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after you debone??

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i want to start butchering my own deer this year. with the going price around here being $100 for the process and i have to many tags to fill...i will be broke!!

i have studied this....
http://btreviews.proboards57.com/ind...ay&thread=3013

but i have some questions....

1. how do you cut the steaks or loins after the debone process??

2. do you freeze in individual packages or as whole pieces of meat??

3. i want to purchase a vacuum sealer...what one is good for home use and is reasonably priced??


any other suggestions or picture links would be great

PA:darkbeer:
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Heres what I do.

Backstraps cut into about 6" lenghths (1 meal), frozen individually. We cut into steaks later. The less surface area exposed, the better the meat.

3 roasts on the hind q's, rump (duh), flank (outside roast) and p.roast (inner roast). Each frozen seperately.

Front shoulders all ground. Sometimes at the time of processing, sometimes I bag them up in ziplocs to grind later. You can refreeze up to 3 times.

Choice scraps for stew meat.

Foodsaver makes the best vacuum sealer, buy the best you can afford, cheaper ones will not last a season. (Even the cheaper "Foodsaver" will not last).
 

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I have a meat slicer and like to make some thin sandwich steaks. They are good fried up in butter. Take the deboned hind quarters and put them in a plastic bag and put in the freezer until the meat starts getting stiff but not frozen. It is much easier to cut steaks of any width with a knife or slicer once it has stiffened.
 

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Heres what I do.

Backstraps cut into about 6" lenghths (1 meal), frozen individually. We cut into steaks later. The less surface area exposed, the better the meat.

3 roasts on the hind q's, rump (duh), flank (outside roast) and p.roast (inner roast). Each frozen seperately.

Front shoulders all ground. Sometimes at the time of processing, sometimes I bag them up in ziplocs to grind later. You can refreeze up to 3 times.

Choice scraps for stew meat.

Foodsaver makes the best vacuum sealer, buy the best you can afford, cheaper ones will not last a season. (Even the cheaper "Foodsaver" will not last).
This is pretty much the way I cut up my deer. The only difference is, I'm cheap and don't own a vacuum sealer. I put the steaks and roasts in a quality zip-loc freezer bag squeezing out all the air I can. Then I put that bag inside another freezer bag, again squeezing out the air.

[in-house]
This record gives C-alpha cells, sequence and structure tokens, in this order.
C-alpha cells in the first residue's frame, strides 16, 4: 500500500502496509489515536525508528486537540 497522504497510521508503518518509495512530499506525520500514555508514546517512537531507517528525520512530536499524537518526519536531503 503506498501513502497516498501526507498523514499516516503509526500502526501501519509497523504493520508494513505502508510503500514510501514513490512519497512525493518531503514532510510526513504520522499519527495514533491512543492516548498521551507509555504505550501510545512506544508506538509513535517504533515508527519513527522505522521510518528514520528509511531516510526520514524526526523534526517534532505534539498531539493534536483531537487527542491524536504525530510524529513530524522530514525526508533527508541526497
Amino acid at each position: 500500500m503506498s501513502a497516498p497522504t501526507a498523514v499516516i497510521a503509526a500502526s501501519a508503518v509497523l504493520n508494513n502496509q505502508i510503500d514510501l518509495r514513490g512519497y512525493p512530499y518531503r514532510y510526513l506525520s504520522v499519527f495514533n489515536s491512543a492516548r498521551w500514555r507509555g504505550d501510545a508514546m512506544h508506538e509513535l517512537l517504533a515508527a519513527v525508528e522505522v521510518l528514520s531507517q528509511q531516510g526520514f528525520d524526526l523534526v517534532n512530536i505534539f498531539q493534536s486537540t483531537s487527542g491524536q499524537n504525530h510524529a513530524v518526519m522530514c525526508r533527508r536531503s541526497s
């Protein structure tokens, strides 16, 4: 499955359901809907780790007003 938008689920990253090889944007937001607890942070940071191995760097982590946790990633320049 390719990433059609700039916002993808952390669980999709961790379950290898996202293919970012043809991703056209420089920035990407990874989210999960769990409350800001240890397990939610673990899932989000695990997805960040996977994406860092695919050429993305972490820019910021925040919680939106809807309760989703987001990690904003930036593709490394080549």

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You don't need a grinder either. My butcher grinds mine for really cheap. Some years he has only charged me for the fat he mixes in. He just bulk packs it in a box, I pick it up and vacuum seal it myself. The vacuum sealer is a great investment.
 

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This is pretty much the way I cut up my deer. The only difference is, I'm cheap and don't own a vacuum sealer. I put the steaks and roasts in a quality zip-loc freezer bag squeezing out all the air I can. Then I put that bag inside another freezer bag, again squeezing out the air.
Double ziploc works very well. I have done it after burning up a vacuum sealer, or when out of bags.
 

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Discussion Starter · #8 ·
Go to the Wild game cooking section of this forum. there is a sticky there that shows every thing. its called butchering a deer or processing a deer.
thats the thread i was referring too....

my question is how to cut the meat after you have it deboned?

how to butterfly the steaks?? which pieces do you cut for steaks and which ones are for the grinder??

it the thread you are talking about....he freezes large roasts of meat...and i dont want to have to defrost it everytime i want to cook some steaks...you know what i mean??

i want to be able to package exactly what i think my GF and I could eat in a sitting. taking the guess work out of it!

thanks for the suggestions so far guys. going to Cabelas this weekend to get stuff...hopefully start on a doe next weekend
 

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butterflying is very simple. when you get the loins out all you have to do is cut into about 1- 1 1/2 inch steaks. then take those steaks and cut them again but not the whole way through leaving a little bit of meat to connect the two halves at the bottom. open 'er up and there you go. sorry no camera for pics other wise i would. im just about to cut up some steaks in a few minutes:wink:
 

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I cut up the doe my boy shot with a flilntlock in January. It was my first try at processing. Took it right home and hung it in the garage and skinned it while it was still warm. The skin came off almost as easy as peeling a banana. Quartered it and put it in the garage fridge and cut it up when I felt like it. My boy wanted a lot of jerky. That was a bit time consuming, but not terrible. Luckily, I have a meat slicer.

A friend had a processing video. It was worth watching.

Not all that difficult to do. Skin it before it cools off. I have helped skin deer that have been hanging till it was cold. That is a job compared to a warm carcass. Having an extra fridge for the quarters makes the job much easier.

Good luck,

Jim
 
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